Fresh blackberries in a heart shaped bowl

The health benefits of blackberries

Rich in anthocyanins, vitamins and minerals, these deep purple berries are packed with nutrition. Discover what makes blackberries so good for you.

What are blackberries?

Blackberries are an edible fruit, commonly found in the UK from June until November, and they’re often seen growing in forests and hedgerows. Each individual blackberry, when ripe, is made up of 20-50 single seeds known as drupelets that are small, juice-filled and a deep purplish black. Technically, they are an ‘aggregate fruit’ rather than a berry.


Nutritional benefits of blackberries

Blackberries contain a wide array of important nutrients including potassium, magnesium and calcium, as well as vitamins A, C, E and most of our B vitamins. They are also a rich source of anthocyanins, powerful antioxidants that give blackberries their deep purple colour.

Around 10 blackberries count towards one of your five-a-day. Take a look at our infographic to find out what counts as 5-a-day.

Can blackberries protect against heart disease?

As well as being an excellent source of anthocyanins, one research study did show that a specific extract found in blackberry juice offered protective effects against heart disease.

Read more about what to eat for a healthy heart.

Can blackberries help prevent cancer?

While there is no single ‘superfood’ that can prevent cancer, and certain risk factors for cancer are unrelated to diet, there is evidence that eating a healthy diet can reduce the risk of cancer. A study published by the Nutrition & Cancer Journal also found that certain fresh blackberry extracts may help to prevent tumour growth and spread of cancer, although more research is required.

Can blackberries boost brainpower?

An animal study by the Nutritional Neuroscience Journal found that including blackberries regularly in the diet improved both motor and cognitive function which could provide benefits in humans with more research.

A study by the European Journal of Nutrition also found that consuming wild blackberries can provide a protective effect on the brain thanks to their rich polyphenol content.

Blackberries contain the mineral manganese which plays an important role in brain function and deficiencies have been found to increase the risk of conditions such as epilepsy.

Discover the 10 foods that can boost your brainpower.

Are blackberries antibacterial and antiviral?

A 2013 study by the Journal of Periodontal Research found that blackberries demonstrated antibacterial properties, as well anti-inflammatory and anti-viral effects, which could offer potential natural therapy against tooth infections. Blackberries also appear to have antiviral properties – research has shown that blackberry extract could help to treat cold sores when applied topically.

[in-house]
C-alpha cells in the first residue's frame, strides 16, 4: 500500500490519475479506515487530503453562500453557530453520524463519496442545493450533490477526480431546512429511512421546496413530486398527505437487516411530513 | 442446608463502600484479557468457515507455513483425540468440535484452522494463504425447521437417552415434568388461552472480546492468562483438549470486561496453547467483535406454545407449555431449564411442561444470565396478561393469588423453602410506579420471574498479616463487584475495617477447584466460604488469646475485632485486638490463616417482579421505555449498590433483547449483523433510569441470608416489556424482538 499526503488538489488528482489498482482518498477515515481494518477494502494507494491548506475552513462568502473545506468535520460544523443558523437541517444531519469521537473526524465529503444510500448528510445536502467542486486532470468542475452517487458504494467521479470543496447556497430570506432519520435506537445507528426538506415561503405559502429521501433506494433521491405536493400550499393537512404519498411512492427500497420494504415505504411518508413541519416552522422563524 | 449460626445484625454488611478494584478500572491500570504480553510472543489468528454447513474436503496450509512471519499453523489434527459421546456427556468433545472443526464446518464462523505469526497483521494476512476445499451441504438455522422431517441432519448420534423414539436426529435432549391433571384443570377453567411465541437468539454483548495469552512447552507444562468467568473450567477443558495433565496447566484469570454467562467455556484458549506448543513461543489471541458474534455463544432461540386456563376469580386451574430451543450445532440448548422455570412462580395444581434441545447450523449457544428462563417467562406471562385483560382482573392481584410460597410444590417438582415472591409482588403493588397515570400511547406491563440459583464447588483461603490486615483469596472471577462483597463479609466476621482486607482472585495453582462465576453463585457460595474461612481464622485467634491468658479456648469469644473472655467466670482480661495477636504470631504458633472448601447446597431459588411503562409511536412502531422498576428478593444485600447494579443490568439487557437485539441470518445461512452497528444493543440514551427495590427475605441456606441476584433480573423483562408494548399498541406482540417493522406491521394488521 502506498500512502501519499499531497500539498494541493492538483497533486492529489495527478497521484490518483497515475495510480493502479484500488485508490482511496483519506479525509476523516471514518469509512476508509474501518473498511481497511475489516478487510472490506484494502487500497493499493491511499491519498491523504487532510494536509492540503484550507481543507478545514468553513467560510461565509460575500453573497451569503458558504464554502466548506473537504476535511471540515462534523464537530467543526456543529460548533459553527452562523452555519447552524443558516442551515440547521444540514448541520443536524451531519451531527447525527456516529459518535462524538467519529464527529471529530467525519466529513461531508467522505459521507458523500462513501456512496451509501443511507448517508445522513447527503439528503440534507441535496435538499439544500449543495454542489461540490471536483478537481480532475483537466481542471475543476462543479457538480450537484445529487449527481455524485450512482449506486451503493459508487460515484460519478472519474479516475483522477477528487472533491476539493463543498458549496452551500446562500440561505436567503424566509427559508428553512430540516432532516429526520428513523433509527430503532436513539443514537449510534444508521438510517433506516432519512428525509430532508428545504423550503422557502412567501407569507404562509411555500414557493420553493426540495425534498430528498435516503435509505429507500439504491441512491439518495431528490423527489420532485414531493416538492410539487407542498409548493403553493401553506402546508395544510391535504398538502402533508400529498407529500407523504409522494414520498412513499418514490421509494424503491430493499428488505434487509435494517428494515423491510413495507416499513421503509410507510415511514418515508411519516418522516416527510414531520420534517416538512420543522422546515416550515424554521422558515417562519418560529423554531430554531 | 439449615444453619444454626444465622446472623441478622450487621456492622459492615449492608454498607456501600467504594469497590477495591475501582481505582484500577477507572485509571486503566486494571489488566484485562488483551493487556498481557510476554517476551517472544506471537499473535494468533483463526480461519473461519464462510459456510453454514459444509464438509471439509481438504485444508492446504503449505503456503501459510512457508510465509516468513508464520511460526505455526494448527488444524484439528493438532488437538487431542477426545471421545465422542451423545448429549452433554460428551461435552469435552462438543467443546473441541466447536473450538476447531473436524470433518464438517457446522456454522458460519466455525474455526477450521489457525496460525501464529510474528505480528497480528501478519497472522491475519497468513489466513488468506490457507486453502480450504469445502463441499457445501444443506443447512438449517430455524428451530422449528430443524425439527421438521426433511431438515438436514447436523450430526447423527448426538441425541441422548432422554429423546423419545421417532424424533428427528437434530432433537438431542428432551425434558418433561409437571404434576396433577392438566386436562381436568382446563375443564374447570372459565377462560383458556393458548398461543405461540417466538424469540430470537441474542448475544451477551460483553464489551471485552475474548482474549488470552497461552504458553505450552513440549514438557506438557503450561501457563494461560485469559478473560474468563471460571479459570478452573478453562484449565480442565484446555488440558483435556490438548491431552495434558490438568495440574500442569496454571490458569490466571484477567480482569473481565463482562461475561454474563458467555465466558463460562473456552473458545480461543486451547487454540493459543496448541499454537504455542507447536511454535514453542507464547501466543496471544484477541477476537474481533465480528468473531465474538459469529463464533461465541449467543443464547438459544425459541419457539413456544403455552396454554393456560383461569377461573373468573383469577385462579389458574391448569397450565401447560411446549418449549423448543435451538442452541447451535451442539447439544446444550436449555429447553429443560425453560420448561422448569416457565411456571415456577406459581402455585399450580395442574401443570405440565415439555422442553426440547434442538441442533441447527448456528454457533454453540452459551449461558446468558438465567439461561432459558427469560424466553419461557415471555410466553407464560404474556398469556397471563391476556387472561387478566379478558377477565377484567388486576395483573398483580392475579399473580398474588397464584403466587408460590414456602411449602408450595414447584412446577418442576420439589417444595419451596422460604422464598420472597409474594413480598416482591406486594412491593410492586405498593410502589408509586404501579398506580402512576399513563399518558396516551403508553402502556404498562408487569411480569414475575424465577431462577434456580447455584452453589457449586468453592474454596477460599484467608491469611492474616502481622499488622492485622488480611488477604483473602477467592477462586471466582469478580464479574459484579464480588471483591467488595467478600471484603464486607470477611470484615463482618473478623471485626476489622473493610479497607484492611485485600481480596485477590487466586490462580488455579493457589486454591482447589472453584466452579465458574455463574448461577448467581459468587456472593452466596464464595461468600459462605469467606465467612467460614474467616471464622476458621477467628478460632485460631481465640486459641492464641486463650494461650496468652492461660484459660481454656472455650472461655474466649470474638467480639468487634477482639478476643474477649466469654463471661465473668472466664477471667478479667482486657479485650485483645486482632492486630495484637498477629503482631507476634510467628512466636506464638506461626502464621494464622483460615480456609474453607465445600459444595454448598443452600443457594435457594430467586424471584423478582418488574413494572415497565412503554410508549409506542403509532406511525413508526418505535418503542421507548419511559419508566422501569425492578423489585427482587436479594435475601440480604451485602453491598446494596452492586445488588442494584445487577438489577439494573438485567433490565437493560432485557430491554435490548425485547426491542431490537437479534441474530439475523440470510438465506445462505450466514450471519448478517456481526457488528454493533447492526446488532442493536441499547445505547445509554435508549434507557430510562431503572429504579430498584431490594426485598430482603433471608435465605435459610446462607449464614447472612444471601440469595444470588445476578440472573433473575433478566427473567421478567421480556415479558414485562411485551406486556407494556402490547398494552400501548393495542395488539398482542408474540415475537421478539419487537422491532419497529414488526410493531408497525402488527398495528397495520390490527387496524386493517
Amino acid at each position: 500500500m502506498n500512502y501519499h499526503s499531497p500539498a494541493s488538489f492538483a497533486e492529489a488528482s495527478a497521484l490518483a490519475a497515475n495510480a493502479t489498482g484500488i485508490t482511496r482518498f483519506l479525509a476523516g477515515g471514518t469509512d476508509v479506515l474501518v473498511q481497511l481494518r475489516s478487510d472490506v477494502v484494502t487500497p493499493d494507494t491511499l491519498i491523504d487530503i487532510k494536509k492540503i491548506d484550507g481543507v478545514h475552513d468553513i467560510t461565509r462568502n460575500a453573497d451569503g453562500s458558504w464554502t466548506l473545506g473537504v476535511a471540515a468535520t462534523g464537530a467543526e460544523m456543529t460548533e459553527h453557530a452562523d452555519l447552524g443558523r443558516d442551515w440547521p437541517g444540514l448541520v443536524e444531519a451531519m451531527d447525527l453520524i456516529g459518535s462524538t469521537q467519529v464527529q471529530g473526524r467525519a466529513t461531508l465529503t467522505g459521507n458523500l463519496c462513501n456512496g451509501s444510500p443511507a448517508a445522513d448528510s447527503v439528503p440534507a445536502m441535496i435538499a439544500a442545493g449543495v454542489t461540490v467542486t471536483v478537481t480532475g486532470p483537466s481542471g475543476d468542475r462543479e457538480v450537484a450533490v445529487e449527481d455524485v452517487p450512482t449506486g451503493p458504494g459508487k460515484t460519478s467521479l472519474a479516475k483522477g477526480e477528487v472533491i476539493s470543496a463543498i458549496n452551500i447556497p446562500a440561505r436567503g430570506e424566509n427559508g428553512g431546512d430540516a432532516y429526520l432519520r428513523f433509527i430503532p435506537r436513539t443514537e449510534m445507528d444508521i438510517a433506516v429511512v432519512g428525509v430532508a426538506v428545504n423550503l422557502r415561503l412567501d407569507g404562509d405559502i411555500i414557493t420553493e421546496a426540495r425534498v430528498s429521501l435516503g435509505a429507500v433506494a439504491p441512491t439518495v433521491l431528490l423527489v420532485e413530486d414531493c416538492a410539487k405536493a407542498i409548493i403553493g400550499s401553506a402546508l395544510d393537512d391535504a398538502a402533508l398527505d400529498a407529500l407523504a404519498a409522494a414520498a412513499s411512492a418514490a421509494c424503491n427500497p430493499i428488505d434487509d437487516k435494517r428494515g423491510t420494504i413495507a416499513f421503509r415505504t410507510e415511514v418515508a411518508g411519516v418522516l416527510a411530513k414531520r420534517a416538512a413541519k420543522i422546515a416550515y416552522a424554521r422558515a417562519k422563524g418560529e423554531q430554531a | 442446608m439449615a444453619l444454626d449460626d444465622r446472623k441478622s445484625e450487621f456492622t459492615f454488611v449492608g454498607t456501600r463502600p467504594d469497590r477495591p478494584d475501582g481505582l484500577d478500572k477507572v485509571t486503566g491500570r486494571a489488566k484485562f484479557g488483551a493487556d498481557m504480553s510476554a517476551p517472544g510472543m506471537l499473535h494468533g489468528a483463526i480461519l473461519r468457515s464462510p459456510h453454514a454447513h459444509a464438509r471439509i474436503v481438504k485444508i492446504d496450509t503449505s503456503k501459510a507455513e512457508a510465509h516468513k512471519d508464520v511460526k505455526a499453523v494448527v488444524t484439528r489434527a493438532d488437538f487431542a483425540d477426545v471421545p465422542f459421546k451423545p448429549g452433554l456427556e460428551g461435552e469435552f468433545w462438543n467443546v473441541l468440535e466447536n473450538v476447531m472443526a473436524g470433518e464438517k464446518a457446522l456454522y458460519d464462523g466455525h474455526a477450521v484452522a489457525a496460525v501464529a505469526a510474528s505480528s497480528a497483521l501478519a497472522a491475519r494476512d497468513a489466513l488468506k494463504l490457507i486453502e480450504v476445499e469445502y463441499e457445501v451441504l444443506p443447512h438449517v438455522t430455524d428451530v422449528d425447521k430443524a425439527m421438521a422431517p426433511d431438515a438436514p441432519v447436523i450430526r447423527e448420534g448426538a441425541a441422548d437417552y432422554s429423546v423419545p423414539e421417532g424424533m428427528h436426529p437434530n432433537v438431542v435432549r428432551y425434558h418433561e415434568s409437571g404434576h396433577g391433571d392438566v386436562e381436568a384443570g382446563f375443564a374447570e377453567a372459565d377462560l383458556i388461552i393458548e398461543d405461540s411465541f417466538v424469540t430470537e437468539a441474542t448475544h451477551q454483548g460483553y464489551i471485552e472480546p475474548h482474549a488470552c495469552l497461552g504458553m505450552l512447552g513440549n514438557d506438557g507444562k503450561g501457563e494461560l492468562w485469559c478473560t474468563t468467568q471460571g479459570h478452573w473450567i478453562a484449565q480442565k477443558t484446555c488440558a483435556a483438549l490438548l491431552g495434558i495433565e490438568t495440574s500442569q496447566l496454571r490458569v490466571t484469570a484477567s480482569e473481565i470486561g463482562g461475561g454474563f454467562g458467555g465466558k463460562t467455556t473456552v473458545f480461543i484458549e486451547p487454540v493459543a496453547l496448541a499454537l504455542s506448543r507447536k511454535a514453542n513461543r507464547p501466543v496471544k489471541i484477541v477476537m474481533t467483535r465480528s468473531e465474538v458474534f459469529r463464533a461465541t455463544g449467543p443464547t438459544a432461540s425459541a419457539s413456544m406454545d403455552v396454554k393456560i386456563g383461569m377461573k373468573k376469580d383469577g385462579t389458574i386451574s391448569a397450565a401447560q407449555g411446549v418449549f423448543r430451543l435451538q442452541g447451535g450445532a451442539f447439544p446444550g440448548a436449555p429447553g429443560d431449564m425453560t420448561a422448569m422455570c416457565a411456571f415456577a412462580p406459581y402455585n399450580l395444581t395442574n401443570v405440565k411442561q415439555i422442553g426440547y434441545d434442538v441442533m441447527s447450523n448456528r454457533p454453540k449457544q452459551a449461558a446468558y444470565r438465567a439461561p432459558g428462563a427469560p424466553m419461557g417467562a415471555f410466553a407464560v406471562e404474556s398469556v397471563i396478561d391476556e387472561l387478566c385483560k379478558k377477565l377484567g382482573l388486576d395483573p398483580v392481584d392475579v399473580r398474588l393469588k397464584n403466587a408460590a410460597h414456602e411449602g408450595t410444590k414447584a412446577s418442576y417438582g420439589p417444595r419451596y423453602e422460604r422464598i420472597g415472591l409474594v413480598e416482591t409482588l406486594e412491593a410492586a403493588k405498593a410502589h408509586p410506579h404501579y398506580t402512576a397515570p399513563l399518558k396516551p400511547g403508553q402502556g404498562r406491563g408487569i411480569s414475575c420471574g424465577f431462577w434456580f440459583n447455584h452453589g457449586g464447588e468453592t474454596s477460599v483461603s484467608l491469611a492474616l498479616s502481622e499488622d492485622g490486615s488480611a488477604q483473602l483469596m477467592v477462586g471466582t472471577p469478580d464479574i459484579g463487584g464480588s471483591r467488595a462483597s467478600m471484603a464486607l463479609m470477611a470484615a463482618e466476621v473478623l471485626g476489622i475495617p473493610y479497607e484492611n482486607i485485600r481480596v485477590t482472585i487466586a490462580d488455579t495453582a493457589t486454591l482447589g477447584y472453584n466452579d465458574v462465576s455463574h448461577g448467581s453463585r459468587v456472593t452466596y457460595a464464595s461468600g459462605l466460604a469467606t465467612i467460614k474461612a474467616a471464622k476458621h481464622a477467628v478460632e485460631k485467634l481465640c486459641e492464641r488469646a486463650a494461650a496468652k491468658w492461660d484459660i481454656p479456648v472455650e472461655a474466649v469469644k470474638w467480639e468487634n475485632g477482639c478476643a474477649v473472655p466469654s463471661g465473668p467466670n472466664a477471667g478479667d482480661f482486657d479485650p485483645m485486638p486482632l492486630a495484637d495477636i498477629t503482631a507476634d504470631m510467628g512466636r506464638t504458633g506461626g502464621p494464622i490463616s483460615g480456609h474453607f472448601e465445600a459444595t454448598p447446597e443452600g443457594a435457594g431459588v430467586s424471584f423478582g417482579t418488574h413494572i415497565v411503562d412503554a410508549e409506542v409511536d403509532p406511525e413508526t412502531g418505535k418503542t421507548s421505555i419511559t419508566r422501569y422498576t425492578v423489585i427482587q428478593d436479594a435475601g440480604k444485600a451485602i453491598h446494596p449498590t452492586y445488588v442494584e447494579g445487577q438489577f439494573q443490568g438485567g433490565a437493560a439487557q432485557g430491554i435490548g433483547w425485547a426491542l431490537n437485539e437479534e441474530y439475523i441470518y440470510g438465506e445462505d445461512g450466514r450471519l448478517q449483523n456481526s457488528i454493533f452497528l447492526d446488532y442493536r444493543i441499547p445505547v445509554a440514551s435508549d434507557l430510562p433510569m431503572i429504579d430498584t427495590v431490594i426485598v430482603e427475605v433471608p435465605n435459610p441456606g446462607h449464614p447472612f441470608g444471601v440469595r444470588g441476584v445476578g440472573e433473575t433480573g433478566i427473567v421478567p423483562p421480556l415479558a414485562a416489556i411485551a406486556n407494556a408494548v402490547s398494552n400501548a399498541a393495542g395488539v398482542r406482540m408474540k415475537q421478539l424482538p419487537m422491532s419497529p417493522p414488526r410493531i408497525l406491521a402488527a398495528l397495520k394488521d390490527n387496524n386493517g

Can blackberries help inflammatory conditions?

There have been several studies into the anti-inflammatory effects of blackberries, which suggest that they could offer protection against inflammatory conditions such as arthritis, although more research is needed. One study in particular documented that blackberries reduced inflammation in gastric conditions, such as stomach ulcers, by as much as 88%.

Discover Arthritis Research UK’s top 5 diet tips to ease arthritis.

Nutritionally, what is the best way to cook blackberries?

Blackberries can be eaten fresh or used in cooking, and whilst there is no specific research over which is best, cooking does appear to reduce antioxidant status. You can also buy frozen blackberries when they are out of season.

Blackberry recipes

Blackberry honey creams
Pan-fried venison with blackberry sauce
Individual summer puddings
Spiced roasted apples & blackberries

Enjoyed this? Read more…

What are anthocyanins and why are purple foods so healthy?
The health benefits of blueberries
All our health benefits guides
More health & nutrition tips

This article was reviewed on 1st October 2018 by Kerry Torrens.

Kerry Torrens is a qualified Nutritionist (MBANT) with a post graduate diploma in Personalised Nutrition & Nutritional Therapy. She is a member of the British Association for Nutrition and Lifestyle Medicine (BANT) and a member of the Guild of Food Writers. Over the last 15 years she has been a contributing author to a number of nutritional and cookery publications including BBC Good Food.

Nicola Shubrook is a nutritional therapist and works with both private clients and the corporate sector. She is an accredited member of the British Association for Applied Nutrition and Nutritional Therapy (BANT) and the Complementary & Natural Healthcare Council (CNHC). Find out more at


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